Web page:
Na­tion­wide le­gal­iza­tion of pot would be mis­take

The Oklahoman (Sunday) - - OPINION - BY JEFF HUNT

Re­cently, U.S. Sen. Cory Booker, D-N.J., in­tro­duced the Mar­i­juana Jus­tice Act in an ef­fort to le­gal­ize mar­i­juana across the na­tion and pe­nal­ize lo­cal com­mu­ni­ties that want noth­ing to do with this dan­ger­ous drug. This is the fur­thest-reach­ing mar­i­juana le­gal­iza­tion ef­fort to date and marks another sad mo­ment in our na­tion’s embrace of a drug that will have gen­er­a­tional con­se­quences.

Our coun­try is fac­ing a drug epi­demic. Le­gal­iz­ing recre­ational mar­i­juana will do noth­ing that Booker ex­pects. We heard many of these same prom­ises in 2012 when Colorado le­gal­ized recre­ational mar­i­juana.

In the years since, Colorado has seen an in­crease in mar­i­juana-re­lated traf­fic deaths, poi­son con­trol calls and emer­gency room visits. The mar­i­juana black mar­ket has in­creased in Colorado, not de­creased. And, mul­ti­ple drug en­force­ment of­fi­cials have been in­dicted for mar­i­juana-re­lated crimes.

In 2012, we were promised funds from mar­i­juana taxes would ben­e­fit our com­mu­ni­ties, par­tic­u­larly schools. Harry Bull, su­per­in­ten­dent of Cherry Creek Schools, one of the largest school dis­tricts in the state, said, “So far, the only thing that the le­gal­iza­tion of mar­i­juana has brought to our schools has been mar­i­juana.”

In fis­cal year 2016, mar­i­juana tax rev­enue re­sulted in $156,701,018. The to­tal tax rev­enue for Colorado was $13,327,123,798, mak­ing mar­i­juana only 1.18 per­cent of the state’s to­tal tax rev­enue. The cost of mar­i­juana le­gal­iza­tion in pub­lic aware­ness cam­paigns, law en­force­ment, health care treat­ment, ad­dic­tion re­cov­ery and pre­ven­ta­tive work is an un­known cost to date.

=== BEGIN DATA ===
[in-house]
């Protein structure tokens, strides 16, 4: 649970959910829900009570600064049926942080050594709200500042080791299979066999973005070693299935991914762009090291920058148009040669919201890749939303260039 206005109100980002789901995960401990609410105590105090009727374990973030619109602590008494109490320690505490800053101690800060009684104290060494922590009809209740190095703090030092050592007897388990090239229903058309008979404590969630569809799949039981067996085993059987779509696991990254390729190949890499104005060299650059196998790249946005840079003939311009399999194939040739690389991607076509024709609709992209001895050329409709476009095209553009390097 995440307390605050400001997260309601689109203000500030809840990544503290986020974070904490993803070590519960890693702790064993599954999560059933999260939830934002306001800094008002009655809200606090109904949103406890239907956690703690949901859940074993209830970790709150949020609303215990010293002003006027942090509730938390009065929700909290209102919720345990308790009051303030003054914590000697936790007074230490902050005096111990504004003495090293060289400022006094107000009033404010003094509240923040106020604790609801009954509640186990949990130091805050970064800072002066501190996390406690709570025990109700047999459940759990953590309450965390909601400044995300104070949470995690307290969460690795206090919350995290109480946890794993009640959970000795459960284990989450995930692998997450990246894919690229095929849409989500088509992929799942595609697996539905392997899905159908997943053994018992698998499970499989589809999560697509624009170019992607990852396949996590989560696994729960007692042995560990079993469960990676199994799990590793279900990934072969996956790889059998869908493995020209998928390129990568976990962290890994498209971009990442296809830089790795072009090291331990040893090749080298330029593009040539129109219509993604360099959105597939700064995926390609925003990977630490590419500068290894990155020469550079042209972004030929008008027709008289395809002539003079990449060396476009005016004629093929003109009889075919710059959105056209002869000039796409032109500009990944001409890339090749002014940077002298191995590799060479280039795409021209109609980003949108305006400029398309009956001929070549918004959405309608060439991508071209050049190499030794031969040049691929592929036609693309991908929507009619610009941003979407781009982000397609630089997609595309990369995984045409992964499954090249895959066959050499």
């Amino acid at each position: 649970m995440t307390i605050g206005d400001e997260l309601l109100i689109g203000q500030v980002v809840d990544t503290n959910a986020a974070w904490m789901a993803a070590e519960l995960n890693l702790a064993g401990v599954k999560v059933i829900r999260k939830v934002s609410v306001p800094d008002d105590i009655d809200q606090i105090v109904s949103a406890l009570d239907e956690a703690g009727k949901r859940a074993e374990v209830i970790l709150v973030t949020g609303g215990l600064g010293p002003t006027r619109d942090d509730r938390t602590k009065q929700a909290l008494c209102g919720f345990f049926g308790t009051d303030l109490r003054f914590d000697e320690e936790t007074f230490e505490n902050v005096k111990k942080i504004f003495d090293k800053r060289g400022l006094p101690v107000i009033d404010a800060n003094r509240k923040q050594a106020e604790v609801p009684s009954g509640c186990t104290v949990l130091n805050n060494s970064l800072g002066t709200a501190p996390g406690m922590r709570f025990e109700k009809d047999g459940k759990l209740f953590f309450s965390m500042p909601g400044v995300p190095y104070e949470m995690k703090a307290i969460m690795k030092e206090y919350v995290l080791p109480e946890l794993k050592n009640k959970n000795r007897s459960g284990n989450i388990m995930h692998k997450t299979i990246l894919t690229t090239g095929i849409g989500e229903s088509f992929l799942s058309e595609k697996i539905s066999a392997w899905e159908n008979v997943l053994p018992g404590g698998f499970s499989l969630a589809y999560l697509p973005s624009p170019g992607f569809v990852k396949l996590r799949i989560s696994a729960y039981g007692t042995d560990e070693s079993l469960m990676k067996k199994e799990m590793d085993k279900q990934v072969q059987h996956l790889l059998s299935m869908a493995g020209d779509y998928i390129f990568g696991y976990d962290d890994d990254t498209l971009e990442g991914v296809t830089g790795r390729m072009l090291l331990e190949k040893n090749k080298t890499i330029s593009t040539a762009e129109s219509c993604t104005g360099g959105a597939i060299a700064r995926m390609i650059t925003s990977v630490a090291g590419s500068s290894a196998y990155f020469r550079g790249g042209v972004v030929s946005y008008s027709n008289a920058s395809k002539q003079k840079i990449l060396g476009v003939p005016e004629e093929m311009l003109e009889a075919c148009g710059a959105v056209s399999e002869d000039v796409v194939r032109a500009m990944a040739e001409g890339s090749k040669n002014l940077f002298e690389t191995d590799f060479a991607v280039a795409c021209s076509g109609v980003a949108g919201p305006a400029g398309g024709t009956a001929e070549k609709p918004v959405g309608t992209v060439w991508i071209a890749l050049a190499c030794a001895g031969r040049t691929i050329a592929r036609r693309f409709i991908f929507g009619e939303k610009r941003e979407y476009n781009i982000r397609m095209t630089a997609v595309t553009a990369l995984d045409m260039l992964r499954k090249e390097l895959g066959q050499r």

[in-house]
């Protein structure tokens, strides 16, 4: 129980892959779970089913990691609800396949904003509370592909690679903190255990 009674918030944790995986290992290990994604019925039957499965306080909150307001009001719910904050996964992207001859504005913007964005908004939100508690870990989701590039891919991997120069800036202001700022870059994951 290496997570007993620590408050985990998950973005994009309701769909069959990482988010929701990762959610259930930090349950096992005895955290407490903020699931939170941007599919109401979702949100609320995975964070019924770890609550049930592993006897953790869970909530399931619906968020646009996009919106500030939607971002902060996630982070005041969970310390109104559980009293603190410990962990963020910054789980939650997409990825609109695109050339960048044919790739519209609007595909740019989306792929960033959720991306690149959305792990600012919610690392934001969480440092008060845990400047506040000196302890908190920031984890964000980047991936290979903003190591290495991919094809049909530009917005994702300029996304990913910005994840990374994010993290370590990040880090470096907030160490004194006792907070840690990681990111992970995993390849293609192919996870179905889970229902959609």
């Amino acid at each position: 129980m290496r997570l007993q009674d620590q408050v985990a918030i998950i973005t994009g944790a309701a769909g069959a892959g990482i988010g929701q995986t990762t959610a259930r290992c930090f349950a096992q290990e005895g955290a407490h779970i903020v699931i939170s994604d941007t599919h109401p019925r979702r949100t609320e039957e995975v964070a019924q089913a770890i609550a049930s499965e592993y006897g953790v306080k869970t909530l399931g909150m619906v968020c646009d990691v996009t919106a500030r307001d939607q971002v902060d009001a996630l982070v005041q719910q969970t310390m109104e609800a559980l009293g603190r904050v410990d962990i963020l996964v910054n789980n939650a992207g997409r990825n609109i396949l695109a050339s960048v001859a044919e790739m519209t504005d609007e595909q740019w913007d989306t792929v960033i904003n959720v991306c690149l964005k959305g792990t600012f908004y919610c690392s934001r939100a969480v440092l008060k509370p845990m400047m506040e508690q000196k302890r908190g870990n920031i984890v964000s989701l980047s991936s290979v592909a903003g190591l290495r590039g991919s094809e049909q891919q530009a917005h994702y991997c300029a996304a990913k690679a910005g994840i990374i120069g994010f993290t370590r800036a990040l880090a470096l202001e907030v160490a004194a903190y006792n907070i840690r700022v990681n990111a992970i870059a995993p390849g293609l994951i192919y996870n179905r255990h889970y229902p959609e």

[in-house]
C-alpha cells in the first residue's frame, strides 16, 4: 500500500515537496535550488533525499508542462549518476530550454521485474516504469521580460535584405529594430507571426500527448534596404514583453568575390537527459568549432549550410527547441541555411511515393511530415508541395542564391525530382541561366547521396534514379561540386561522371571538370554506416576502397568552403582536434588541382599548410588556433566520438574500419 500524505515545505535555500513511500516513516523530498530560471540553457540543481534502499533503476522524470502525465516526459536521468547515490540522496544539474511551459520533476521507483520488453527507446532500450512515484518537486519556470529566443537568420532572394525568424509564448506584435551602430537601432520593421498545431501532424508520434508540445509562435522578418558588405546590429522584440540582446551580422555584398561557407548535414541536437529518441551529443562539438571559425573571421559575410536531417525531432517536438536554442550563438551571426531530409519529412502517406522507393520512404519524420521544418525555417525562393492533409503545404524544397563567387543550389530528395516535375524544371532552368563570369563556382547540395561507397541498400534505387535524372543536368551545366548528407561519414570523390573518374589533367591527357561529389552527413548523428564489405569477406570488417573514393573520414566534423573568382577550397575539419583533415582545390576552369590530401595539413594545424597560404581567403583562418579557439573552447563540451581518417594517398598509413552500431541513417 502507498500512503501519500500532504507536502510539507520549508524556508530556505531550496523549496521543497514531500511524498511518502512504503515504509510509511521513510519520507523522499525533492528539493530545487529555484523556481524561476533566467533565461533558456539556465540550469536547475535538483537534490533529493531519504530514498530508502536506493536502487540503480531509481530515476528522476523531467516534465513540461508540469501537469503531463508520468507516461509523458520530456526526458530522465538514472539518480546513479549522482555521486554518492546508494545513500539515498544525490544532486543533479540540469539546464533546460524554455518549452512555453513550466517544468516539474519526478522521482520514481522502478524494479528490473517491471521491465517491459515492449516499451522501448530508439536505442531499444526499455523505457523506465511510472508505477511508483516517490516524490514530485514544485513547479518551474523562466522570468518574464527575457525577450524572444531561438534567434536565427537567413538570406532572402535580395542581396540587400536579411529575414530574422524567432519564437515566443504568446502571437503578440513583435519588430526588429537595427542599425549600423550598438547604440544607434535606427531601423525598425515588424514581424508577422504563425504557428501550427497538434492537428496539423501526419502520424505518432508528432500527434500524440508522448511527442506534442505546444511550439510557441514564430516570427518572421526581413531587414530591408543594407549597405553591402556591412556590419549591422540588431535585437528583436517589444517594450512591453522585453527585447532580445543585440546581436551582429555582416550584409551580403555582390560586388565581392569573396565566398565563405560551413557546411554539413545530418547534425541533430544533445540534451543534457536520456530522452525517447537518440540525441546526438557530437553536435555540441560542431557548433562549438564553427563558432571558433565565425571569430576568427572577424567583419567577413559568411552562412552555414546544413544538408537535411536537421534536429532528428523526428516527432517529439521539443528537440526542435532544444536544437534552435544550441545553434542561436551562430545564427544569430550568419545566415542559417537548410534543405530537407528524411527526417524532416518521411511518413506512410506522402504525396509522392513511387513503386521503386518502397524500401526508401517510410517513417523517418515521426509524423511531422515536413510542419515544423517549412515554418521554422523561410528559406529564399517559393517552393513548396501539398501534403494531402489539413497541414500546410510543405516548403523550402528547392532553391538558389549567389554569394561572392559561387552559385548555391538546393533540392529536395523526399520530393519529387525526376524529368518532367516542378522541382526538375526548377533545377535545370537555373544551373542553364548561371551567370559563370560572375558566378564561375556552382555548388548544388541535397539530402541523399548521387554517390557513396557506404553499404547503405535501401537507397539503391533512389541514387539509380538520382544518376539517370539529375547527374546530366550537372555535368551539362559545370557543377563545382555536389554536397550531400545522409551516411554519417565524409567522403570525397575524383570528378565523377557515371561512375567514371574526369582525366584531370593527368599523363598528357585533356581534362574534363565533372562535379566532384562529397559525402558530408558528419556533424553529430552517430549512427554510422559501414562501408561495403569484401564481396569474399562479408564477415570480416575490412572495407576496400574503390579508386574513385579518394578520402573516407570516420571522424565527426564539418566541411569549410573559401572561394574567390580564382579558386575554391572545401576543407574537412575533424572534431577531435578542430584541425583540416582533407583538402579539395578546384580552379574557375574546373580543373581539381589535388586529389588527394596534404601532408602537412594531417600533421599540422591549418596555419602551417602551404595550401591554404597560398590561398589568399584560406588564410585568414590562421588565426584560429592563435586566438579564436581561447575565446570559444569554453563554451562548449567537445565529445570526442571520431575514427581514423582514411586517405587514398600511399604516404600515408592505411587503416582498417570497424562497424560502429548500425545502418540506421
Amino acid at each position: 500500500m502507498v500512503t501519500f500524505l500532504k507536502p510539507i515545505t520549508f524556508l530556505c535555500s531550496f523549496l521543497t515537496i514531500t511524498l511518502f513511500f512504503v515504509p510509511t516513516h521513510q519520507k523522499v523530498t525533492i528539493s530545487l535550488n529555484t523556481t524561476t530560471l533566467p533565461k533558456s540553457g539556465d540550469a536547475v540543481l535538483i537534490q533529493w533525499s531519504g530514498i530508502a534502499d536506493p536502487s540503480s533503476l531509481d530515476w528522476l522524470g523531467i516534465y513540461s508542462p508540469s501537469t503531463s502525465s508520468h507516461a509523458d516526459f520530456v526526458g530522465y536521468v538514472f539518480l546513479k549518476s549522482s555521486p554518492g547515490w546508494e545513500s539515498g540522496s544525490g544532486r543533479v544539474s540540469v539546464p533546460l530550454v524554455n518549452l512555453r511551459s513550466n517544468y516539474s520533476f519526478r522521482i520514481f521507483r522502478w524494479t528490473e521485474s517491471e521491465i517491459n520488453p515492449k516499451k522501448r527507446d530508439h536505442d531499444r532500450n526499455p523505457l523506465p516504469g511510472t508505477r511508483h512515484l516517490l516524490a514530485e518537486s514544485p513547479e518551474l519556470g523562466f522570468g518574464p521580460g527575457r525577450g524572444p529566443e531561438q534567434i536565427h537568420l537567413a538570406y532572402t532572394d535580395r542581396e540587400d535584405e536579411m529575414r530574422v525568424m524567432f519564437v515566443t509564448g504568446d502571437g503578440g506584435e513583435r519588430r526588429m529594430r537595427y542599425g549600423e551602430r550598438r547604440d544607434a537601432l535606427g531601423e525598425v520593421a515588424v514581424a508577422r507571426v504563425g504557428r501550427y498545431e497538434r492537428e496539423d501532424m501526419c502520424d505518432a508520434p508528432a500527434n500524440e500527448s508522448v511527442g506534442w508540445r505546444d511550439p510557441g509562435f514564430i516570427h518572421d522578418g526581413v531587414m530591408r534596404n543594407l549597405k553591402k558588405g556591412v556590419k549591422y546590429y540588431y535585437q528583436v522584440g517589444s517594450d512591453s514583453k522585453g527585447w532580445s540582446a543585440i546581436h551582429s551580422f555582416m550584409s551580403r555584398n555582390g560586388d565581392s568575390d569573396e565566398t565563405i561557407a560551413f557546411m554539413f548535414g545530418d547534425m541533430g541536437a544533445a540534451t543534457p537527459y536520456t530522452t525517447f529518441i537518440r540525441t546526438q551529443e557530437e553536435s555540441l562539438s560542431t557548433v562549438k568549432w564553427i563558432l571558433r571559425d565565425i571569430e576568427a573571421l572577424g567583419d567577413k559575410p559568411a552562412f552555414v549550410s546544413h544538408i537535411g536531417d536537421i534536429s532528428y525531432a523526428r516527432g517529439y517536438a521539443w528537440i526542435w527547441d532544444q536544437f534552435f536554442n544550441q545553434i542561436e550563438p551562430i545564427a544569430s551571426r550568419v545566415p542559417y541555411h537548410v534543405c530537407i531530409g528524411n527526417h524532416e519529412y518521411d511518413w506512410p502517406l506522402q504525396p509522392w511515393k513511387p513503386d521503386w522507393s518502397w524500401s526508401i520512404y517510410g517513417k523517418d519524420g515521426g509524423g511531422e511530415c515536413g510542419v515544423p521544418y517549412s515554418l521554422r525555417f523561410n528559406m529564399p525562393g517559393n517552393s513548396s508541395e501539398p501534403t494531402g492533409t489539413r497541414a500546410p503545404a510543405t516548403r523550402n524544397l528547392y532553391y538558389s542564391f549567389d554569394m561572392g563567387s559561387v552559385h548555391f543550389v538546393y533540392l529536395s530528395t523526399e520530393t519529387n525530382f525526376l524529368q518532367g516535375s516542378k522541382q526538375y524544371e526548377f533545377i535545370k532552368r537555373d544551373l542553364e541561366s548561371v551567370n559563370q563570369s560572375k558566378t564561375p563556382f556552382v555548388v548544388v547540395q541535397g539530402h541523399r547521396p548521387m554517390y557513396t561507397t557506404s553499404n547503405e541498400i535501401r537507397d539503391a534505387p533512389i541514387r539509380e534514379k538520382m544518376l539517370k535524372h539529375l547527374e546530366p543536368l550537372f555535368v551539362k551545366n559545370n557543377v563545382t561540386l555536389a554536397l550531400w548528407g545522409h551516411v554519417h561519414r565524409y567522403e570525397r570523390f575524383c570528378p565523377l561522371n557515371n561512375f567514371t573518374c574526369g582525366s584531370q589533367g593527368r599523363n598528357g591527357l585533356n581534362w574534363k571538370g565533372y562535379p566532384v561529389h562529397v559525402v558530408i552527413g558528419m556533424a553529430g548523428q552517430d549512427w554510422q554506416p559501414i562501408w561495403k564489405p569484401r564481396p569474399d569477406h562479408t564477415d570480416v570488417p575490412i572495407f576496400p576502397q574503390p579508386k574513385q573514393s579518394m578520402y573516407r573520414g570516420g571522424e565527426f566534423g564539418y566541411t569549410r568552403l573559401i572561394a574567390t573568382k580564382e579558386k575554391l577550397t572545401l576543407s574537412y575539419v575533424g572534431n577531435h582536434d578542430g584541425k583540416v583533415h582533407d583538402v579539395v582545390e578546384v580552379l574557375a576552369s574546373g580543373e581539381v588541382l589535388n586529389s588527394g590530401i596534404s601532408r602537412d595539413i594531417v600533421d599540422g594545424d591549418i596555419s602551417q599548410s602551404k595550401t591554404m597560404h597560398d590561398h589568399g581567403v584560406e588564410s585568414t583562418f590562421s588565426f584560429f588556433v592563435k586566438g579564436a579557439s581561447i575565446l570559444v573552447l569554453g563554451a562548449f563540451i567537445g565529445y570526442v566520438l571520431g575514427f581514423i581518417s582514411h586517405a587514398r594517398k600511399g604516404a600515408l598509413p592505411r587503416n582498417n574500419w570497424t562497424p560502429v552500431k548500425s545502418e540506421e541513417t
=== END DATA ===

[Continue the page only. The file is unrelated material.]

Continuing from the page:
Booker stated his rea­sons for le­gal­iz­ing mar­i­juana were to re­duce “mar­i­juana ar­rests hap­pen­ing so much in our coun­try, tar­get­ing cer­tain com­mu­ni­ties — poor com­mu­ni­ties, mi­nor­ity com­mu­ni­ties.” Un­for­tu­nately, it’s had the op­po­site ef­fect.

Ac­cord­ing to the Colorado De­part­ment of Pub­lic Safety, mar­i­juana pos­ses­sion ar­rests in Colorado of black and His­panic youth have in­creased 58 per­cent and 29 per­cent re­spec­tively after le­gal­iza­tion. This means black and His­panic youth are be­ing ar­rested more for mar­i­juana pos­ses­sion after it be­came le­gal.

Fur­ther­more, a vast ma­jor­ity of Colorado’s mar­i­juana busi­nesses are con­cen­trated in neigh­bor­hoods of color. Lead­ers from these com­mu­ni­ties, many of whom ini­tially voted to le­gal­ize recre­ational mar­i­juana, often speak out about the neg­a­tive im­pacts of these busi­nesses.

Booker re­leased his bill just a few days after the Wash­ing­ton Post re­ported on a study by the Review of Eco­nomic Stud­ies that found “col­lege stu­dents with ac­cess to recre­ational cannabis on av­er­age earn worse grades and fail classes at a higher rate.” Since le­gal­iz­ing mar­i­juana, Colorado’s youth mar­i­juana use rate is the high­est in the na­tion, 74 per­cent higher than the na­tional av­er­age, ac­cord­ing to the Rocky Moun­tain High In­ten­sity Drug Traf­fick­ing Area Re­port. This is hav­ing ter­ri­bly neg­a­tive ef­fects on the ed­u­ca­tion of our youth.

If Booker is in­ter­ested in serv­ing poor and mi­nor­ity com­mu­ni­ties, le­gal­iz­ing mar­i­juana is one of the worst de­ci­sions. There is much work to be done to re­duce in­car­cer­a­tion and re­cidi­vism, but flood­ing com­mu­ni­ties with drugs will do noth­ing but ex­ac­er­bate the prob­lems.

The true im­pact of mar­i­juana on our com­mu­ni­ties is just start­ing to be learned. I en­cour­age Booker to spend time with par­ents, ed­u­ca­tors, law en­force­ment, coun­selors, com­mu­nity lead­ers, pas­tors and leg­is­la­tors be­fore rush­ing to le­gal­ize mar­i­juana na­tion­ally. We’ve seen the ef­fects in our neigh­bor­hoods in Colorado, and this is noth­ing we wish upon the na­tion.

Hunt is vice pres­i­dent of Pub­lic Pol­icy at Colorado Chris­tian University.

Jeff Hunt

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